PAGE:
Topics: Education, Individualized Education Program, Special education Pages: 3 (912 words) Published: April 3, 2012

Yanel Parrish
IDEA Paper
ECE 233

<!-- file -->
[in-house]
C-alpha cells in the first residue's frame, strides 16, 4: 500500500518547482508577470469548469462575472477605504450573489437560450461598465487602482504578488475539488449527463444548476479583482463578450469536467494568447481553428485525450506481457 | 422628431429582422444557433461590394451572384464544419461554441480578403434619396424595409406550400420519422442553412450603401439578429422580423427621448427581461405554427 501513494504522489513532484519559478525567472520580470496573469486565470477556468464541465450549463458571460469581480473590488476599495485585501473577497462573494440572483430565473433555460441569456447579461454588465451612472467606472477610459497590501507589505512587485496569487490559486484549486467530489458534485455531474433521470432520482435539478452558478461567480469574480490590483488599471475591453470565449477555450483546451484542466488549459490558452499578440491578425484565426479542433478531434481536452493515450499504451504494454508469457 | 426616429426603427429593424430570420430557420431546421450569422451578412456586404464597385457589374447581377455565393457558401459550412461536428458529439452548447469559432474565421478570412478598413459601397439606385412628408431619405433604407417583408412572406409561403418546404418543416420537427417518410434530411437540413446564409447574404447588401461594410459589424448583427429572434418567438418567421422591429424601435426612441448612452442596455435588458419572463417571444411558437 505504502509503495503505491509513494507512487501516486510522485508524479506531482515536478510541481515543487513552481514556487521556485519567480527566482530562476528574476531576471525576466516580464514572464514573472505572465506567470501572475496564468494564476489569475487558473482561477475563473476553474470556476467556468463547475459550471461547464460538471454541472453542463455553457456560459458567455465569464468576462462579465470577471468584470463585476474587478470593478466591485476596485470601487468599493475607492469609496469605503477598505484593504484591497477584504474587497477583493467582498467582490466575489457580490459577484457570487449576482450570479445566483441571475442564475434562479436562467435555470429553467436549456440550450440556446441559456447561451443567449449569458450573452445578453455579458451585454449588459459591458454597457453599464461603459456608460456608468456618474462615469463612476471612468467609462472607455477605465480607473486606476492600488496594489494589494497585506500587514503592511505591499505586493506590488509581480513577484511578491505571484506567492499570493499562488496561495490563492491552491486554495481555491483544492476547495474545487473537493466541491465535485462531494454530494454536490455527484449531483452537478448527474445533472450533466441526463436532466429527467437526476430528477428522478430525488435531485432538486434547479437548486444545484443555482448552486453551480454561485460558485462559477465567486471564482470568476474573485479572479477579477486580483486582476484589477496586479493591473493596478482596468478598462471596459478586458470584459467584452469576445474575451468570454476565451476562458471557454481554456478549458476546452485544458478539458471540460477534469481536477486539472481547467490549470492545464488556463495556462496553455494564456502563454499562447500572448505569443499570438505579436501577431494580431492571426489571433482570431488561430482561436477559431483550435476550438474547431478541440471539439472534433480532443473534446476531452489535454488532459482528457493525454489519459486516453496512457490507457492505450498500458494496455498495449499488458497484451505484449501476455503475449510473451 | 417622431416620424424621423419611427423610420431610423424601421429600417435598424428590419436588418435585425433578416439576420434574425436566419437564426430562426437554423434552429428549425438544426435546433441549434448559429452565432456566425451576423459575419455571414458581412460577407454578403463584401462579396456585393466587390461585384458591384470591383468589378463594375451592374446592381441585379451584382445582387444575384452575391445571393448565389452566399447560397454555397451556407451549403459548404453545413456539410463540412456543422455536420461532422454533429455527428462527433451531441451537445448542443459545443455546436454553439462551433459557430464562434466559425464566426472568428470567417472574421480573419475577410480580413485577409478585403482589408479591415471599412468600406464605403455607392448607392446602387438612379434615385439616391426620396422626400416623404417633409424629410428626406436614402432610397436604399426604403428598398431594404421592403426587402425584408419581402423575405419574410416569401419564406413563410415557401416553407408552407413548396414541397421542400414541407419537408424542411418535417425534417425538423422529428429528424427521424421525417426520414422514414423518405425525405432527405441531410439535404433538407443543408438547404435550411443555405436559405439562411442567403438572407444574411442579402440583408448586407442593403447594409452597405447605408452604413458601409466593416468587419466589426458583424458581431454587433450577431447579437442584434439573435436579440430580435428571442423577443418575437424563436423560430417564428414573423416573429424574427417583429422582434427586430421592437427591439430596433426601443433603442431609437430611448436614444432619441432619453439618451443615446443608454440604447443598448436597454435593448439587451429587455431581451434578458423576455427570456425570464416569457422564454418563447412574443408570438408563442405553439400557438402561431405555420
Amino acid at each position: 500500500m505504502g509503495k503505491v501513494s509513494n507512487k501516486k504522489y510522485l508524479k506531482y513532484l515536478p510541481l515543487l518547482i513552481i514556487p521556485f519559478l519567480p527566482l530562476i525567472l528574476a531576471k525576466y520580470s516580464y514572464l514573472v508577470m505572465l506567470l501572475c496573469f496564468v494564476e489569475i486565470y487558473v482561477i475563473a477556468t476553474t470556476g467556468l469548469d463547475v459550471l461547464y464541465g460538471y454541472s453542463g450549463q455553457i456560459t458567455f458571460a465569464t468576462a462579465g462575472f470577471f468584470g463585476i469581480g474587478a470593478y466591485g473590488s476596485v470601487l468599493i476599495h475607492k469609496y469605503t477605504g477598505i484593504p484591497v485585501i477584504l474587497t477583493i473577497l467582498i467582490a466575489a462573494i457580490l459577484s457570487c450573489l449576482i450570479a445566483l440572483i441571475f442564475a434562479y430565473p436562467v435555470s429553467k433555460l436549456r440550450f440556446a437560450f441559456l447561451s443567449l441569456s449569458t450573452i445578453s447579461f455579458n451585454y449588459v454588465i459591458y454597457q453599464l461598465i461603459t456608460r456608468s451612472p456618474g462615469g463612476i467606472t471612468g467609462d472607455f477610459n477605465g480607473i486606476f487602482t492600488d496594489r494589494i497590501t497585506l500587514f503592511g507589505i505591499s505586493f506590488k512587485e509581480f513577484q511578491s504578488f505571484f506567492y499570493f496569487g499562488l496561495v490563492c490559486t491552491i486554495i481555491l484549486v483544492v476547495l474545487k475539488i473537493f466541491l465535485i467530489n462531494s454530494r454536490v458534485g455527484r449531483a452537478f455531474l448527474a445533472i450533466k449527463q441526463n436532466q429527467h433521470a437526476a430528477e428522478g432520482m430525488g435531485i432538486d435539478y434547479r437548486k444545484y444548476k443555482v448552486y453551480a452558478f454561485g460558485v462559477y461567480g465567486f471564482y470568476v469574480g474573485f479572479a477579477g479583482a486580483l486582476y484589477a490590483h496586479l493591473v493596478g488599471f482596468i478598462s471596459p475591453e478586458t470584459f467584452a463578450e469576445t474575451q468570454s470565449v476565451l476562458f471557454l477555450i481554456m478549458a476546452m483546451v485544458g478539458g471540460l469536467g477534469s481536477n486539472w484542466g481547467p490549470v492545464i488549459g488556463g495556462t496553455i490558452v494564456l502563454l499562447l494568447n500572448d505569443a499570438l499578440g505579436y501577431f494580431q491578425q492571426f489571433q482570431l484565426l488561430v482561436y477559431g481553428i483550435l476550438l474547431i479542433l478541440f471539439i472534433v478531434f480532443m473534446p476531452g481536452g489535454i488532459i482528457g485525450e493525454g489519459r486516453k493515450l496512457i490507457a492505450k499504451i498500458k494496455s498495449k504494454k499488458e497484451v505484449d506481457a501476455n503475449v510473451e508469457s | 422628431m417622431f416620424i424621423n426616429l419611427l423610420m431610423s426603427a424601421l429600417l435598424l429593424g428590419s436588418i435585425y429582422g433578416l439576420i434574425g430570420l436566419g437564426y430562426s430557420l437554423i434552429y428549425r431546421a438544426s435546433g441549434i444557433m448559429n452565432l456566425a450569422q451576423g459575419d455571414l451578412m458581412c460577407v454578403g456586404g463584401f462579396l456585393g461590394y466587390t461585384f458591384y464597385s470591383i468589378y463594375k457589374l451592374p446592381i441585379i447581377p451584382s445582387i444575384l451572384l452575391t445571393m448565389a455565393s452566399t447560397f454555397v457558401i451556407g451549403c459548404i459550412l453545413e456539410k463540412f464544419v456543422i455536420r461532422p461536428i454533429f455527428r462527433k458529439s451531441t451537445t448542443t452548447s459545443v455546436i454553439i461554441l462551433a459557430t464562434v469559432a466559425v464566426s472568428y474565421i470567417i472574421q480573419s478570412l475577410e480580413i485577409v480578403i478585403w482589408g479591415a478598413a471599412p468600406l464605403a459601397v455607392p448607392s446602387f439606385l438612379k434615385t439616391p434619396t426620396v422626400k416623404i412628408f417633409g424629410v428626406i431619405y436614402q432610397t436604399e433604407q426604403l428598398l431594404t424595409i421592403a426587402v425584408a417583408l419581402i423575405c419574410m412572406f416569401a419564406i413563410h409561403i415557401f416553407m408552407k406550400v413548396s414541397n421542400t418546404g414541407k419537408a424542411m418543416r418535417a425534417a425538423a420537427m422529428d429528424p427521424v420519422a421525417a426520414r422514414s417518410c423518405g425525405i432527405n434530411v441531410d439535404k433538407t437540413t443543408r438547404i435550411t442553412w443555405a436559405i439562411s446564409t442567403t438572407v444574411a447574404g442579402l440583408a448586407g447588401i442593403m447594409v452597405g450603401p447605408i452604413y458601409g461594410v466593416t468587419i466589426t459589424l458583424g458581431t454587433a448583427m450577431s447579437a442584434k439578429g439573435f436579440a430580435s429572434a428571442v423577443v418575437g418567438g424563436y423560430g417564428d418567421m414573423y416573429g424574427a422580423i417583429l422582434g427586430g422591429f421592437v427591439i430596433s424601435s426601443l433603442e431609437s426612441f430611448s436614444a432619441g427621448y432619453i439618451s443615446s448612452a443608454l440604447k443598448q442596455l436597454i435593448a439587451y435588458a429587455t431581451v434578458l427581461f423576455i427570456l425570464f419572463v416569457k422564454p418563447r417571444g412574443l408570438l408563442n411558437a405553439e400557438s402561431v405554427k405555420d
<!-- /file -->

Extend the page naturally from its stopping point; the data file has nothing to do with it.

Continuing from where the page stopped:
One of the six aspects of IDEA is Free Appropriate Public Education (FAPE).FAPE is technically defined as a “Special education and related services that are provided at public expense, under public supervision and direction, and without charge; meet SEA; include preschool, elementary, or secondary school education; and are provides through an individualized education program (IEP)”. (Mandlawitz, 2007)An individualized educational plan (IEP) that is designed to meet the child’s unique needs and from which the child receives educational benefits and prepares them for farther education, employment, and independent living. These unique education needs includes “Mastery of academic subjects and basic skills, Social, health, emotional, physical, and vocational needs, and functioning and self-help sills”. (Jalvarado) FAPE consist of an education that meets the individual needs of the child, the child with the disability must be educated with students without disabilities, an evaluation and placement decisions must be made appropriately. IDEA does not explain the exact meaning of the term “appropriate”. Parents and schools interpret this term uniquely which has resulted in countless court cases. This aspect of IDEA has be one of the most challenged out of all six because there are so many places of misunderstanding and loop holes that allow for some school districts to slip through. Even though this principle does mention the child should be in the least restrictive environment. This environment could vary from complete involvement in a classroom with children without disabilities, a separate classroom that has one on one help for the child and/or a combination of both. This environment is not truly known until an IEP is developed. The IEP would state the special education, related services, supplementary aids and services that will be provided for the child. This allows a child regardless of the severity of their disability...
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